BBC. Three letters that stand for so much more than British Broadcasting Corporation.
BBC. Three letters that stand for so much more than British Broadcasting Corporation. Three letters that people associate with fairness, impartiality and the highest quality of journalistic broadcasting. That is until the past few weeks. As the Jimmy Savile scandal hit the headlines, the questions began. How was this allowed to happen in the BBC of all places?
Scandal quickly became the order of the month, as the beeb’s beloved current affairs show Newsnight escalated the scale of crisis within the public service broadcaster. Firstly, it came to light on 22nd October 2012 that a 2011 Newsnight investigation into Jimmy Savile was suspended, despite taping witnesses who named the late TV star as one of their abusers. Less than two weeks later, Newsnight aired a statement from Steve Messham, who claimed to have been abused by a leading 1980s Conservative politician. Lord McAlpine wasn’t identified by Newsnight as the politician, but the Twittersphere spun and defamed the Tory peer. Messham later retracted his claim, saying he was mistaken.
Newsnight is in dire straights. The Savile scandal forced editor Peter Rippon to step aside, after the Panorama investigation showed he was the one to pull the plug on the Newsnight investigation. The Director-General George Entwhistle resigned on 10th November after increasing pressure from the scandals. In his statement, he said: “The Director-General is also the Editor-in-Chief and ultimately responsible for all content; and in the light of the unacceptable journalistic standards of the Newsnight film broadcast on Friday 2nd November; I have decided that the honourable thing to do is to step down from the post of Director-General.”
The next few weeks will be huge for the future of Newsnight and BBC journalism. In an email to BBC staff, Chairman of the BBC Trust Lord Patten said: “We will decide what immediate action needs to be taken once Ken MacQuarrie’s investigation into last week’s Newsnight is complete. We will then look at what else needs to happen once the two independent inquiries have reported.”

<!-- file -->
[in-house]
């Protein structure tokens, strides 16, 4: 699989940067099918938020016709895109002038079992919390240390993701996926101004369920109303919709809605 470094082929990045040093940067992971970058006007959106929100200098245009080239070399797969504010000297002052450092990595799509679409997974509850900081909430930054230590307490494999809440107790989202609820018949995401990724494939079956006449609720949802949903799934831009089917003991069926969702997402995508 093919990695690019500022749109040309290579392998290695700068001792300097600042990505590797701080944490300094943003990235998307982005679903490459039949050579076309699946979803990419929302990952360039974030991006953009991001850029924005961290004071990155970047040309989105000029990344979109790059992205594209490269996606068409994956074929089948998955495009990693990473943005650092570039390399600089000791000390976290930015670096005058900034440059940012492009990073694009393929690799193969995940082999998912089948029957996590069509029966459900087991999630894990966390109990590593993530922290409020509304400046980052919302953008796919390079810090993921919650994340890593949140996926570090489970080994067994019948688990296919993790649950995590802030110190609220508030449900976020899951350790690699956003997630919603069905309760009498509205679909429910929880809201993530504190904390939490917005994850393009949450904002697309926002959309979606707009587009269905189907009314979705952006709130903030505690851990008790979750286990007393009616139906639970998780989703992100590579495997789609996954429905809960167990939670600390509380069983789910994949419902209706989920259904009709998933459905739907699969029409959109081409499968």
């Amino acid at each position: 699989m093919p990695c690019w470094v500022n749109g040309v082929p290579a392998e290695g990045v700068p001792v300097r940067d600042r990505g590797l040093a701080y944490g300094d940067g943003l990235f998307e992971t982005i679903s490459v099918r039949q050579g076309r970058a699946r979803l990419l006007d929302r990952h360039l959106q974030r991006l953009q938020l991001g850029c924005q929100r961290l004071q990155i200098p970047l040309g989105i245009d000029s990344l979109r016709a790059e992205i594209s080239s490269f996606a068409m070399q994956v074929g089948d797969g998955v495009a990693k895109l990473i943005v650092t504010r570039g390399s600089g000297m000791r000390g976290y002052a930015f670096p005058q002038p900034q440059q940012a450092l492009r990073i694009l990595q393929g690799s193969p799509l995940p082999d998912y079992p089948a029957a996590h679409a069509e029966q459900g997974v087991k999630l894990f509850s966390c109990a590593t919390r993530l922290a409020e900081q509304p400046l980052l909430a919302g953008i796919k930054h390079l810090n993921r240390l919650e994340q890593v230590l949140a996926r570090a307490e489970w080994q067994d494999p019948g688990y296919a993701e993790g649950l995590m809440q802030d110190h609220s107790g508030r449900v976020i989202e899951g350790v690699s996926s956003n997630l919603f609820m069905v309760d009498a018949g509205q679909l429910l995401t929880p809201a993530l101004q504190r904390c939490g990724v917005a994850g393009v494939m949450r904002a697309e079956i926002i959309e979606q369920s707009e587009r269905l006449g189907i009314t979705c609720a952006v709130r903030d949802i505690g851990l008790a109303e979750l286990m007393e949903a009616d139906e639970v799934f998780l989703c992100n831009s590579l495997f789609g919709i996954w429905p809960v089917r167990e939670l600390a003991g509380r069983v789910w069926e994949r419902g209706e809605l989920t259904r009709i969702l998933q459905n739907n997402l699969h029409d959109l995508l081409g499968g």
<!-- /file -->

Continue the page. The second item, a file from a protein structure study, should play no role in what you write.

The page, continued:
He also told the Andrew Marr show that a “thorough, radical, structural overhaul” is needed after the resignation of Entwhistle and the Newsnight saga. With all this in mind, the biggest question is: ‘Is there a future for Newsnight?’
It seems unlikely. It would take a very brave decision from the BBC Trust and the next Director-General to keep the show running and stop it going the way of The News of the World.
However, there is still plenty that is great about Newsnight.
The way Newsnight has presented their own scandals has shown the class the show has. Issuing apologies right at the top of the show and ripping themselves to shreds shows true journalistic class. Yes, they have made some shocking decisions in recent weeks, but it is their own response to the show that suggests that Newsnight should have a future. Eddie Mair’s presenting on 9th November sums the situation up perfectly. During technical difficulties with the sound on an interview, Mair said “Oh great, the sound isn’t working, the journalism isn’t working”. He signed off Friday’s show with the line: “see you on Monday, probably”.
Presentation is Newsnight’s greatest strength, and in Jeremy Paxman, they have one of the best journalists of his generation. His bulldog-ish nature during interviews means he suffers no fools. His abrasive nature has made many a politician squirm and made the potentially less interesting news items accessible to a wider audience. Paxman embodies the Reithian principles, inform, educate and entertain, even 90 years on from the BBC’s formation. It would be a travesty for the British public not to get their dose of Paxman on the BBC.
Even with the scandalous months of October and November, it is hard to deny that Newsnight won’t be sorely missed on the British media landscape. Having run for over 30 years, it is difficult to think of a world where Newsnight isn’t the premium current affairs show on British television.